The Camilo José Cela University (UCJC) This Wednesday hosted the first day of the long-awaited and necessary Global Education Forum (GEF), a series of debates at an international level on the issue of university education. And, as Emilio Lora-Tamayo –rector of the university– told EL ESPAÑOL last week, on this first day they have put on the table “the challenges and opportunities that higher education has before it. current paradigm shift”.
The platform that made this GEF possible was created 10 years ago, but it has been with the coronavirus pandemic that the process has accelerated. Thus, the last 20 months were of intense work for the hundred international experts who formed the ‘think tank’ (reflection group) and whose conclusions are collected in the Manifest: 12 points that summarize the conclusions about what the university of the future should be like.
Therefore, it is not surprising that the Campus de Almagro of the UCJC dressed up today for the opening of a long-awaited event. Five minutes after the opening took place, the commotion and nerves could be noticed among the students who were waiting at the door to enter. In total, there were more than 4,000 people following the GEF online thanks to the simultaneous translation system used by the organization.
For Nieves Segovia, one of the greatest experts in educational innovation and President of the SEK Educational Institution and the Camilo Jose Cela-UCJC University, the fact that it could be followed online was key: “The new digital environment allows things that we could not do before, like this meeting, which would not have made much sense in an audience of 4,000 people, and fewer people from 50 countries than many they could not have come ”.
More than a forum
Another issue that has become clear this first day is that the GEF is not the end but the beginning. It is sought that both public and private universities join this project in order to meet the needs of the new generations. In other words, it is not a specific or local forum.
In fact, one of the great bets of the UCJC has been to listen to the contributions of the students: “It is not a debate from the university to the university as often happens in scientific congresses, but rather It is a debate from the university to the whole of society”, Segovia tells EL ESPAÑOL. This explains why, of the more than 100 experts who will take part in the forum, there are innovative professors and people from other fields.
The voice of the students, therefore, was important during the session. Not in vain, it has been Zaynab Berriche, an Algerian girl representing the International Mobility Student Community, who has taken the floor in the first place. In his speech, he emphasized that the forum gives the opportunity for students to participate in the debate on what should be changed and what are the solutions.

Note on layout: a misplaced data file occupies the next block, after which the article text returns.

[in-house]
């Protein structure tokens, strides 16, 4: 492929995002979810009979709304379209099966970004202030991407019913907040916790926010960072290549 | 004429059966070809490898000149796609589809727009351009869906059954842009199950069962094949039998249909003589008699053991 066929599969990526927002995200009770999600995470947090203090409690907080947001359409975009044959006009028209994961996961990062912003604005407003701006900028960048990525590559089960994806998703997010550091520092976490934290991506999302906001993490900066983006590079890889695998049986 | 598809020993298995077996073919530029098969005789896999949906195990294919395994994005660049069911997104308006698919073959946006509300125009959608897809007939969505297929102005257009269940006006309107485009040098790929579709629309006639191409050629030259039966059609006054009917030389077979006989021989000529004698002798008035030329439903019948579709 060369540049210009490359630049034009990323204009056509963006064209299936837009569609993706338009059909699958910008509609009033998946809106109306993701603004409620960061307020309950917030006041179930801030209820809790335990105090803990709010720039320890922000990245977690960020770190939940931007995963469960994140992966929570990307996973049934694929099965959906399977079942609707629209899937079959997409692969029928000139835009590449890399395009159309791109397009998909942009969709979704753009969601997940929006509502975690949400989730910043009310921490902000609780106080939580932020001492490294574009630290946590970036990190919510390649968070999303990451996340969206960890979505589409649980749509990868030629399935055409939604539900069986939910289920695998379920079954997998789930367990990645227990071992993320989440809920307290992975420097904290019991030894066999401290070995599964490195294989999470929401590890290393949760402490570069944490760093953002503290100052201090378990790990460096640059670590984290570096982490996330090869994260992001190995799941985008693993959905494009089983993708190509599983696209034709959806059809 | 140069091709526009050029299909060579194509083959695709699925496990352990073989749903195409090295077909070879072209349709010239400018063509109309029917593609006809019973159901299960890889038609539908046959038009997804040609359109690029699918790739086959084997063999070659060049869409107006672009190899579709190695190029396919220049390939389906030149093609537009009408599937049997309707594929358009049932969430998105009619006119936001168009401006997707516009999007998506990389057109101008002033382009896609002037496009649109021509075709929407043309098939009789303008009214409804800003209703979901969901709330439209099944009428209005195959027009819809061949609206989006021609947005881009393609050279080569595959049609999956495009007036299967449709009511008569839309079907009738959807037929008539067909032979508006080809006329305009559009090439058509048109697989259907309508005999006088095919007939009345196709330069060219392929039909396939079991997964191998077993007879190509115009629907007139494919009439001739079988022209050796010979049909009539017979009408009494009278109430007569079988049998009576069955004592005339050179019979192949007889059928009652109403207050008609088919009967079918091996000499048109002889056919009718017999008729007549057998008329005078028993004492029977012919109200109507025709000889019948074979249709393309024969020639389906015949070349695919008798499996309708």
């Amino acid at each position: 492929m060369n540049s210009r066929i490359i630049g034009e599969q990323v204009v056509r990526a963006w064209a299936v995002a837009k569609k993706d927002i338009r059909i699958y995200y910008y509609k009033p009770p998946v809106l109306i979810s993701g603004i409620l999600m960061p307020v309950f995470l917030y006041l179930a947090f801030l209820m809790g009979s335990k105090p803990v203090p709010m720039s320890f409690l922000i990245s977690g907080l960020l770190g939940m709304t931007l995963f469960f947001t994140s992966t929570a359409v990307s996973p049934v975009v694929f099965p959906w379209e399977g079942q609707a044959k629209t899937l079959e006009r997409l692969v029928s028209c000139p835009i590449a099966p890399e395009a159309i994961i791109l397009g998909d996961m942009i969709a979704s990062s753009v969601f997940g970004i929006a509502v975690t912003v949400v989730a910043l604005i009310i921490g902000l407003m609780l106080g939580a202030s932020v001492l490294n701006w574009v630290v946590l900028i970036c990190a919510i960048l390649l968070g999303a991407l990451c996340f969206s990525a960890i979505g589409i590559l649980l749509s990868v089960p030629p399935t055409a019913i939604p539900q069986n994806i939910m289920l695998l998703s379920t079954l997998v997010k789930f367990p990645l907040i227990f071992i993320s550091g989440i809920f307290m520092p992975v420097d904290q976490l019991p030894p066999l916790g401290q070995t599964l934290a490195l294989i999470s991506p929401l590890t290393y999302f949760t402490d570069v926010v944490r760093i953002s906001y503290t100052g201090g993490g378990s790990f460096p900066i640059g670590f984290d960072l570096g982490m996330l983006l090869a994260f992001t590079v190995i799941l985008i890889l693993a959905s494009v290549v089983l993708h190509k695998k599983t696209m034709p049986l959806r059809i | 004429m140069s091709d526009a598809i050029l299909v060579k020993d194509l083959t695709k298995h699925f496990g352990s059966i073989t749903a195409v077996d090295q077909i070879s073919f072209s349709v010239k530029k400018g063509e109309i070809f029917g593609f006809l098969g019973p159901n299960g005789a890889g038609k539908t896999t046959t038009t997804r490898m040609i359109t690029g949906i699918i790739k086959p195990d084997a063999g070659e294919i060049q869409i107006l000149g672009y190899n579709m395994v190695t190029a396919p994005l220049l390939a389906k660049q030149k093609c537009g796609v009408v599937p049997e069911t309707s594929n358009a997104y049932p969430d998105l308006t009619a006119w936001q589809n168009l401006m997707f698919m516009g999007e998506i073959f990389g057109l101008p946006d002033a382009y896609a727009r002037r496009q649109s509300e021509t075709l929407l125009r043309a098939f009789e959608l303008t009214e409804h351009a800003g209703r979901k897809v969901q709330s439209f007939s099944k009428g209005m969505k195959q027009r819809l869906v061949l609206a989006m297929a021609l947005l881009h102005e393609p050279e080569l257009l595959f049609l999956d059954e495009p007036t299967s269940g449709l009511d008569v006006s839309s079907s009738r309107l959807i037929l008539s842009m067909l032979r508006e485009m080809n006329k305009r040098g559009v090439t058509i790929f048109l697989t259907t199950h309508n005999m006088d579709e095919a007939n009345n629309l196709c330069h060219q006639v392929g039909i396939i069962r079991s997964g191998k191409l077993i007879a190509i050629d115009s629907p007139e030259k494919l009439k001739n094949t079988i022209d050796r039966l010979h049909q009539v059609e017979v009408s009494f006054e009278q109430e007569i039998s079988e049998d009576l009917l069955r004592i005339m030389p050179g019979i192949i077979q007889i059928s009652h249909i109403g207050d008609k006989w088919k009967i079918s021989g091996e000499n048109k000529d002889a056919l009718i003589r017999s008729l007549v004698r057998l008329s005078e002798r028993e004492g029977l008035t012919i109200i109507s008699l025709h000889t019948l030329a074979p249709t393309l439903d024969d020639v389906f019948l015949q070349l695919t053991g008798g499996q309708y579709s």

To reflect on this, the UCJC launched a Hackathon in which they have participated 1,000 students from 22 of the best universities and schools in the world. 13 universities managed to pass the round until only the two finalists have remained. On Friday the results of this Hackathon will be known, but as has been advanced Jennifer Cuesta, one of the students who has participated, have debated questions such as “the three aspects that the university should eliminate, the three that it should maintain, etc”.
The GEF has had the presence of one of the most internationally recognized voices on the subject: Richard Light, professor at Harvard and author of the best-seller Making the most of college: students speak their minds. In his speech he explained an experiment that he himself carried out with his students and that can shed light on what the university of the third millennium will be like.
His project consisted of turn exams into learning experiences. To achieve this, Light devoted the first two-thirds of the exam to the students answering the questions in a traditional way; that is to say, that they put all their knowledge there. In the last third, Light let the students discuss the answers with their peers and change them in the remaining time: “This not only gets the grades up, but it turns the conventional exam experience into an experience where students really learn,” explains this Harvard professor.
Light has attended EL ESPAÑOL and, with his usual didacticism, has told that this methodology was born “from the time when I went to university, where we were required to do homework individually because working in a group was considered copying ”. However, the new methodologies recommend that students work as a team because this allows deeper and cross-sectional learning.
Light’s methodologies fit perfectly with what is sought in this forum and which is summarized in the four pillars that will be discussed in Thursday’s session: entrepreneurship, well-being, social impact and digitization. As has counted Bruno Zepeda, rector of the Tecmilenio University, “It is not only about preparing the student for work, but also for life.”